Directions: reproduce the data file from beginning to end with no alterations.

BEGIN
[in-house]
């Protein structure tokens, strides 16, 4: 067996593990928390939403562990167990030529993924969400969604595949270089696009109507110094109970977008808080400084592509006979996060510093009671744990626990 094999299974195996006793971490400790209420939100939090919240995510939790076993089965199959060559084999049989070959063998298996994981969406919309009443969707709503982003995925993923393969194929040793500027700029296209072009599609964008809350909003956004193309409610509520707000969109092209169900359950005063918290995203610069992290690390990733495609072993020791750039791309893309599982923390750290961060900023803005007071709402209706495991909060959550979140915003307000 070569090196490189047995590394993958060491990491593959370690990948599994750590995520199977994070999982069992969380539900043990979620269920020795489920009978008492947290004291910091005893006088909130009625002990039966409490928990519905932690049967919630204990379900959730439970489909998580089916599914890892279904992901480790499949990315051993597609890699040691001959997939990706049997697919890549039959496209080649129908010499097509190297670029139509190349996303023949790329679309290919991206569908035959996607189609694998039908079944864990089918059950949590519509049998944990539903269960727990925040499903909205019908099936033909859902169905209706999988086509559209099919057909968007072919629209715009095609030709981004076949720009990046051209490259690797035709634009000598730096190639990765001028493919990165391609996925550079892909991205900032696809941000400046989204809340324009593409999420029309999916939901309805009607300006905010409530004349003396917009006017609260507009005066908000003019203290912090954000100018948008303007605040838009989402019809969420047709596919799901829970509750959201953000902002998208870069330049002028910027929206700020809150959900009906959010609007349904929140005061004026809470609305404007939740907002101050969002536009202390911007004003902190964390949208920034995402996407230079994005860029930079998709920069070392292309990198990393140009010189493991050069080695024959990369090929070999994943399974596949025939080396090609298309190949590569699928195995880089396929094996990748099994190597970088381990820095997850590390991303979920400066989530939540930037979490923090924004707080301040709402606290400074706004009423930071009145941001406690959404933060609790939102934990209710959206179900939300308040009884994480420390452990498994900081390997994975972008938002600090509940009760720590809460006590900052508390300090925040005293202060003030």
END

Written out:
[in-house]
């Protein structure tokens, strides 16, 4: 067996593990928390939403562990167990030529993924969400969604595949270089696009109507110094109970977008808080400084592509006979996060510093009671744990626990 094999299974195996006793971490400790209420939100939090919240995510939790076993089965199959060559084999049989070959063998298996994981969406919309009443969707709503982003995925993923393969194929040793500027700029296209072009599609964008809350909003956004193309409610509520707000969109092209169900359950005063918290995203610069992290690390990733495609072993020791750039791309893309599982923390750290961060900023803005007071709402209706495991909060959550979140915003307000 070569090196490189047995590394993958060491990491593959370690990948599994750590995520199977994070999982069992969380539900043990979620269920020795489920009978008492947290004291910091005893006088909130009625002990039966409490928990519905932690049967919630204990379900959730439970489909998580089916599914890892279904992901480790499949990315051993597609890699040691001959997939990706049997697919890549039959496209080649129908010499097509190297670029139509190349996303023949790329679309290919991206569908035959996607189609694998039908079944864990089918059950949590519509049998944990539903269960727990925040499903909205019908099936033909859902169905209706999988086509559209099919057909968007072919629209715009095609030709981004076949720009990046051209490259690797035709634009000598730096190639990765001028493919990165391609996925550079892909991205900032696809941000400046989204809340324009593409999420029309999916939901309805009607300006905010409530004349003396917009006017609260507009005066908000003019203290912090954000100018948008303007605040838009989402019809969420047709596919799901829970509750959201953000902002998208870069330049002028910027929206700020809150959900009906959010609007349904929140005061004026809470609305404007939740907002101050969002536009202390911007004003902190964390949208920034995402996407230079994005860029930079998709920069070392292309990198990393140009010189493991050069080695024959990369090929070999994943399974596949025939080396090609298309190949590569699928195995880089396929094996990748099994190597970088381990820095997850590390991303979920400066989530939540930037979490923090924004707080301040709402606290400074706004009423930071009145941001406690959404933060609790939102934990209710959206179900939300308040009884994480420390452990498994900081390997994975972008938002600090509940009760720590809460006590900052508390300090925040005293202060003030």